Premium Content Vs. Audience & Data: Which Is Best For Marketers?
There is an abundant amount of digital inventory available to brand advertisers looking to purchase ad space, but what is the best way to spend ad dollars? On one hand, there is premium ad space that is well known to everyone. Think ESPN.com or NYTimes.com. You know what you’re buying, you can integrate your content, and […]
There is an abundant amount of digital inventory available to brand advertisers looking to purchase ad space, but what is the best way to spend ad dollars?
On one hand, there is premium ad space that is well known to everyone. Think ESPN.com or NYTimes.com. You know what you’re buying, you can integrate your content, and you know the audience you are reaching. This is how advertising has been bought and sold since it was invented.
But there are fewer and fewer spaces with known audiences at scale because the media landscape keeps fracturing down to smaller and smaller niche sites –think Cars.com, Travel.com, DealNews.com. The trend today is to buy audiences or “hand raisers”: find out everyone who has been searching for a new pair of shoes and then serve them an ad on whatever site they happen to be on at the moment.
So far so logical: fewer big sites, more and more data, so we use data to buy audiences across the smaller sites.
On Facebook, advertisers are not able to place cookies, so they can not collect insights on consumers and target them based on their behaviors. Google blocks advertisers from seeing their URLs and you can’t buy Google data separately from the media that goes with it. Amazon is a closed system; the site’s data is not shared at all and Amazon is not interested in sharing it. Ditto for Apple.
These companies are building walled gardens around the ads they sell to protect their market share. In online advertising, the big innovative players are Google, Apple, Facebook, and Amazon. But they are all — in their own way — trying to buck this trend of allowing advertisers to use their own data, or third party data, to purchase inventory on their sites.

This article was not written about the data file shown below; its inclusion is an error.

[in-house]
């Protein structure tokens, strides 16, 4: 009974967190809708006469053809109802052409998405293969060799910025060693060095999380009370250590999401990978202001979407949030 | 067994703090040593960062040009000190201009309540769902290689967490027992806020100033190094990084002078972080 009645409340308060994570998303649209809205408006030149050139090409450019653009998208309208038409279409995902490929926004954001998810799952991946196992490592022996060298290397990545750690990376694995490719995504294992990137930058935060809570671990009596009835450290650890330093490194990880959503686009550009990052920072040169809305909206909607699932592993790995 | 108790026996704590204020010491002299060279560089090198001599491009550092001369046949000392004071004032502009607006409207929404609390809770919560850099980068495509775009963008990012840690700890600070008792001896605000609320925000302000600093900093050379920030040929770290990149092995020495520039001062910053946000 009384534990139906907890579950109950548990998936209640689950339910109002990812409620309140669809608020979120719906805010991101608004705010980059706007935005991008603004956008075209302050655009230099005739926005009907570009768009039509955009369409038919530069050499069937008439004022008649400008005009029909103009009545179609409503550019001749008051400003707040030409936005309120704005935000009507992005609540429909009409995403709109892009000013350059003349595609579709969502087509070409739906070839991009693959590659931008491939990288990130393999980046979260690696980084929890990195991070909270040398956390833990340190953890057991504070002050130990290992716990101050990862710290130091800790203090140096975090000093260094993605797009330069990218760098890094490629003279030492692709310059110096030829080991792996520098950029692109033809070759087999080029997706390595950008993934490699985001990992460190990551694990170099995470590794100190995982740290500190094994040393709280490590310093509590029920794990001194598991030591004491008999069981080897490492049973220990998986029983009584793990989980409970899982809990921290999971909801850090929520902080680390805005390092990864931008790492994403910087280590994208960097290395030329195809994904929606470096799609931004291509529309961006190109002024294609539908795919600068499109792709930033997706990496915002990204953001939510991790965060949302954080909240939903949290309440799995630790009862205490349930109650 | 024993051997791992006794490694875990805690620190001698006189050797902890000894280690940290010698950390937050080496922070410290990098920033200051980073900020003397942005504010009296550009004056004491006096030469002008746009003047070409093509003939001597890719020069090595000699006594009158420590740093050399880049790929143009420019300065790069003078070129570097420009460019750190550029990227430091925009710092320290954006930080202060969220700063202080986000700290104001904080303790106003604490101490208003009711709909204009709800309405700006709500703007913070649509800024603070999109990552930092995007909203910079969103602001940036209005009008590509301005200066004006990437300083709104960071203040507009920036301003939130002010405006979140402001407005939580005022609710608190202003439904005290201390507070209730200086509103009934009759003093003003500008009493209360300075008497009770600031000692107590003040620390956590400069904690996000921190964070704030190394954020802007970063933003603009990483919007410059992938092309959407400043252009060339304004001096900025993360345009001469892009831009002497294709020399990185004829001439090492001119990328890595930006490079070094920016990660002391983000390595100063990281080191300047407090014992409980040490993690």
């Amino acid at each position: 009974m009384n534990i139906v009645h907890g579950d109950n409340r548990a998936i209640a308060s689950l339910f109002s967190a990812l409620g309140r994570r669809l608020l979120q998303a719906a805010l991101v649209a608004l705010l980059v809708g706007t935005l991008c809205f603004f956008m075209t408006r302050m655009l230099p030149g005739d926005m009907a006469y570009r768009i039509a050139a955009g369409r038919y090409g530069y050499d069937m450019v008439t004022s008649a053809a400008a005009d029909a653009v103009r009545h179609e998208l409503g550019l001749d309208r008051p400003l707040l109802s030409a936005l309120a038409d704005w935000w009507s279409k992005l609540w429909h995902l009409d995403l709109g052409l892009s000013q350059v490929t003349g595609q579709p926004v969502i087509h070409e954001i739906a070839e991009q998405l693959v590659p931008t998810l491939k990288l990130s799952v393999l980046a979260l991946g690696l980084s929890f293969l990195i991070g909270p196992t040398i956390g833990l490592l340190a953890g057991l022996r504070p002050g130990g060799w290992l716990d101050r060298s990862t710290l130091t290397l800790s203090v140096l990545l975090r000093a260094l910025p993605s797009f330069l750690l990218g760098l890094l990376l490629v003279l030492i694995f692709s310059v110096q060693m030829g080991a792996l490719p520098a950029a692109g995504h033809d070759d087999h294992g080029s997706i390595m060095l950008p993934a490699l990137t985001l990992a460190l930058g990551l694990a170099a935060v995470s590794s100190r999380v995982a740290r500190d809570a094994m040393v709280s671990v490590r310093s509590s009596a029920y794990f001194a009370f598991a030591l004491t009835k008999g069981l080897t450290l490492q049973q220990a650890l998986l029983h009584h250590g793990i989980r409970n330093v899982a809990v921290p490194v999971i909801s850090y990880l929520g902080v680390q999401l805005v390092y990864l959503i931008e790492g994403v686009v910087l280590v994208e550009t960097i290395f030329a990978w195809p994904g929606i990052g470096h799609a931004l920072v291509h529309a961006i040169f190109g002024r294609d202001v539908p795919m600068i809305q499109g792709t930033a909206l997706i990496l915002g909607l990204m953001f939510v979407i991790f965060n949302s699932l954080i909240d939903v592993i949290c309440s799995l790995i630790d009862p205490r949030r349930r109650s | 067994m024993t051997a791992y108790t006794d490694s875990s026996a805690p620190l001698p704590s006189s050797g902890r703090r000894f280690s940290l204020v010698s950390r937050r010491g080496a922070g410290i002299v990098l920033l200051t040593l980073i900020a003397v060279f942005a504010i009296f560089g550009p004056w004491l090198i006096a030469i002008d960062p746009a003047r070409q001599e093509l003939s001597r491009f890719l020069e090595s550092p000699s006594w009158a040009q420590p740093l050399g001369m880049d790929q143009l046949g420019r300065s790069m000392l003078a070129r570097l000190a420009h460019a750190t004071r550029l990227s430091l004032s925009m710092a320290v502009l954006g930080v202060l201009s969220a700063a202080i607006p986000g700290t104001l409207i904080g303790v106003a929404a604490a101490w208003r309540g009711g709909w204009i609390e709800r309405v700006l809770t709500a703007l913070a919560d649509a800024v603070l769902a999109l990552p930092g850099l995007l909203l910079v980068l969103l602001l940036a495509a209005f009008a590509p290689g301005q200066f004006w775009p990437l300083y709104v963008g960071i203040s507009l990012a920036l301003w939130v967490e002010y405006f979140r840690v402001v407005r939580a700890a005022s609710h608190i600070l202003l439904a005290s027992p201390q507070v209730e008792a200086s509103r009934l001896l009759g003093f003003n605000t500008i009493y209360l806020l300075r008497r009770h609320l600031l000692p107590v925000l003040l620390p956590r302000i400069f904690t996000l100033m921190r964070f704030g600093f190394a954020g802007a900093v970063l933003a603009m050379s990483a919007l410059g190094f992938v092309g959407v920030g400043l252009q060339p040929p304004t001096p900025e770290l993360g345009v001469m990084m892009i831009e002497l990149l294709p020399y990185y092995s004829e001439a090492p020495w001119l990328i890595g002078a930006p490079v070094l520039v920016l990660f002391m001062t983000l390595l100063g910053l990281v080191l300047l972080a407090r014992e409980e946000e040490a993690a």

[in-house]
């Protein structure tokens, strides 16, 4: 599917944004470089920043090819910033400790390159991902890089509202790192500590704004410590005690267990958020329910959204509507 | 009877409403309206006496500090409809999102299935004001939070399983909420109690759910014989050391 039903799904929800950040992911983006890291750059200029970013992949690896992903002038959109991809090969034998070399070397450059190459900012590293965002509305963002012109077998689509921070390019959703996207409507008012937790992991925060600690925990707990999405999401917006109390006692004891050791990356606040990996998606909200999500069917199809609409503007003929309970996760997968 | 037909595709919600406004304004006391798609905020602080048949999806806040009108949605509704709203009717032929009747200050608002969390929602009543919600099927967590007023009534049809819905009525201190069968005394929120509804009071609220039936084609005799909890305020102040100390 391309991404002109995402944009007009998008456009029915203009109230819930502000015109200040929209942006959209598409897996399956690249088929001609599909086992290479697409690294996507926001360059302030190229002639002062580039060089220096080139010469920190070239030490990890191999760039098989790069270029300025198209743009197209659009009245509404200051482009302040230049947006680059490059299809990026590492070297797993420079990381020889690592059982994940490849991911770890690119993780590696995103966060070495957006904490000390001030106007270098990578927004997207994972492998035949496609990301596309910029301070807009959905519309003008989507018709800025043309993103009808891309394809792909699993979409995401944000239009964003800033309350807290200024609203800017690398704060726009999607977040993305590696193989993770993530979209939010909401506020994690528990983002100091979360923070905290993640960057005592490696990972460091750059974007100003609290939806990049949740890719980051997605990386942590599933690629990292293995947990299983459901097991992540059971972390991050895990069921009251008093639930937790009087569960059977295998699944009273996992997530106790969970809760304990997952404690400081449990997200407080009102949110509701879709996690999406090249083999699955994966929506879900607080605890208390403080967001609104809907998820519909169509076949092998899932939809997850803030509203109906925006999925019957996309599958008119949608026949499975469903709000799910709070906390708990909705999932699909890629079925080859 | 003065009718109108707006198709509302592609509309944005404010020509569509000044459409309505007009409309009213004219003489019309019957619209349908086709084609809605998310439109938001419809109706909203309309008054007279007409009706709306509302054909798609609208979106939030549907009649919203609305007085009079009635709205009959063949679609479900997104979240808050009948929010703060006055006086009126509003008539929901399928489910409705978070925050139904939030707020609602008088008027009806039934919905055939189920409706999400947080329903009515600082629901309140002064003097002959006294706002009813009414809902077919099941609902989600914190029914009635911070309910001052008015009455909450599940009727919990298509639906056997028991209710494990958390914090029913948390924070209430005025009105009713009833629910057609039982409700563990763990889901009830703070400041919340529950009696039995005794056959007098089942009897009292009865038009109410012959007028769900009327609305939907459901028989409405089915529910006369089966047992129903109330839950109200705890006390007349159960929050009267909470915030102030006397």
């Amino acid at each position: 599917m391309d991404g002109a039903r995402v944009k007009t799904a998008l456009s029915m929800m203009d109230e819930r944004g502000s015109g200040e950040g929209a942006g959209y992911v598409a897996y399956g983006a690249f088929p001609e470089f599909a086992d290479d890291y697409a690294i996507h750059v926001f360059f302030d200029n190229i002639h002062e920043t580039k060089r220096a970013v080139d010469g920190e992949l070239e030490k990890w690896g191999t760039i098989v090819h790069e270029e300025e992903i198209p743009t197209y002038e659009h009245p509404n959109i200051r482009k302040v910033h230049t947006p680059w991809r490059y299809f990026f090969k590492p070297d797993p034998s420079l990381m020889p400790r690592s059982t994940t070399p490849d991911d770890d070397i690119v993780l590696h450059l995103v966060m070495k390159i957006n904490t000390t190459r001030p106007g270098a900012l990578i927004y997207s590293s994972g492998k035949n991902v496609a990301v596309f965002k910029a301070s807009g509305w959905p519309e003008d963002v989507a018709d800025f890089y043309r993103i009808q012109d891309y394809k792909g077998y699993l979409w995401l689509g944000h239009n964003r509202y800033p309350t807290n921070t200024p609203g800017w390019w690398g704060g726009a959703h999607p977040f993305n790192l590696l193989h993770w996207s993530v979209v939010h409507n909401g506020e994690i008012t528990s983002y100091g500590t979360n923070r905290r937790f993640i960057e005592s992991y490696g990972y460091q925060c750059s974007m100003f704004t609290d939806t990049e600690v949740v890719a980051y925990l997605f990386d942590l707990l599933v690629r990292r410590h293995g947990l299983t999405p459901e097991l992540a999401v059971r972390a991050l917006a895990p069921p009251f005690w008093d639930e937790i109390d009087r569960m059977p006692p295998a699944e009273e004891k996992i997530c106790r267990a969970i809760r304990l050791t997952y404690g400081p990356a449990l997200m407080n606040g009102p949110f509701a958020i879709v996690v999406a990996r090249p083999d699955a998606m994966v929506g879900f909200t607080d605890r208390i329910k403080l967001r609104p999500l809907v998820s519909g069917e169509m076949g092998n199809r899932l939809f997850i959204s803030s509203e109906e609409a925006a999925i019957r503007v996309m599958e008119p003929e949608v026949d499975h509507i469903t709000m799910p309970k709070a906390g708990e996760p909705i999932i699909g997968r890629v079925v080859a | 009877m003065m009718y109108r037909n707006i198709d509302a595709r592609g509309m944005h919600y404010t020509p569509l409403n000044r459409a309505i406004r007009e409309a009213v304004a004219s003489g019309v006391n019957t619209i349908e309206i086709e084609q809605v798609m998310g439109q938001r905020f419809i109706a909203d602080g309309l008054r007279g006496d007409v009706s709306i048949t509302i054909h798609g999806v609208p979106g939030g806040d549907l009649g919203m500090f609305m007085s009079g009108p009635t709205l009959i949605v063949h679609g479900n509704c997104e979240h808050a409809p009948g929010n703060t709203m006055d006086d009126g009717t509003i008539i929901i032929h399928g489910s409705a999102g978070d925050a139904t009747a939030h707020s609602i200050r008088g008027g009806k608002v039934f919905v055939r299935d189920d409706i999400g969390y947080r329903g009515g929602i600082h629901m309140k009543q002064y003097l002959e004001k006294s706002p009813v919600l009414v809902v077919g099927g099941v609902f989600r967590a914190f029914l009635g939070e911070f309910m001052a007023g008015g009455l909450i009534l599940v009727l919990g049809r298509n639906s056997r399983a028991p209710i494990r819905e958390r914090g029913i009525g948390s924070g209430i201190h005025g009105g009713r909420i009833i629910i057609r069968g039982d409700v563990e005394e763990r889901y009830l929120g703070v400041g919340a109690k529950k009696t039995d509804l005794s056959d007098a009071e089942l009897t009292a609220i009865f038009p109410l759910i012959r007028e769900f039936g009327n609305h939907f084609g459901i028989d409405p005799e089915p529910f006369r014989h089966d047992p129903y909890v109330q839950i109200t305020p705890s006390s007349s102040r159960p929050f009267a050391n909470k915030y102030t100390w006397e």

What Does This All Mean For Advertisers?
Well first of all, lets follow GM’s lead — if you can’t get what you want, stop spending money there. I’m referring to GM’s decision to pull all of its buys from Facebook.
There are very few brands and products that can afford to do without data to help figure out who their audiences are, but there are a few. A product example of this would be Kleenex. Everyone uses tissues, so a targeted audience does not matter as much in the long run. Adding data to the mix won’t affect the results, as it is already a widely used product. In this example, reach is more important than targeting.
But for every brand like Kleenex, there are hundreds or thousands of other brands who need targeting. If you are Ford, you are well aware that consumers are not in the market to purchase a new car all of the time. It’s not in your best interest to advertise to people who aren’t in market, so finding those folks — using data — would be the best route to take.
You Don’t Need The Big Guys
If the place you want to buy doesn’t allow you to use your own data, then bypass them. Remember, although these online advertising behemoths are large, the biggest companies do not control even 50% of the online advertising inventory. For example, only 4% of time spent online is spent on a search engine. So, don’t get too hung up on how big Google’s share of ad inventory is. Don’t be afraid to move beyond the large players; pressure them into allowing the use of your data in their inventory.
When it comes down to it, there is really one thing that matters to a brand advertiser — whether or not you reaching the right audience. We’ve entered into a revolution where data and audiences are just as important as the inventory itself. Make sure we continue the trend toward more and more transparency and portability of data across media
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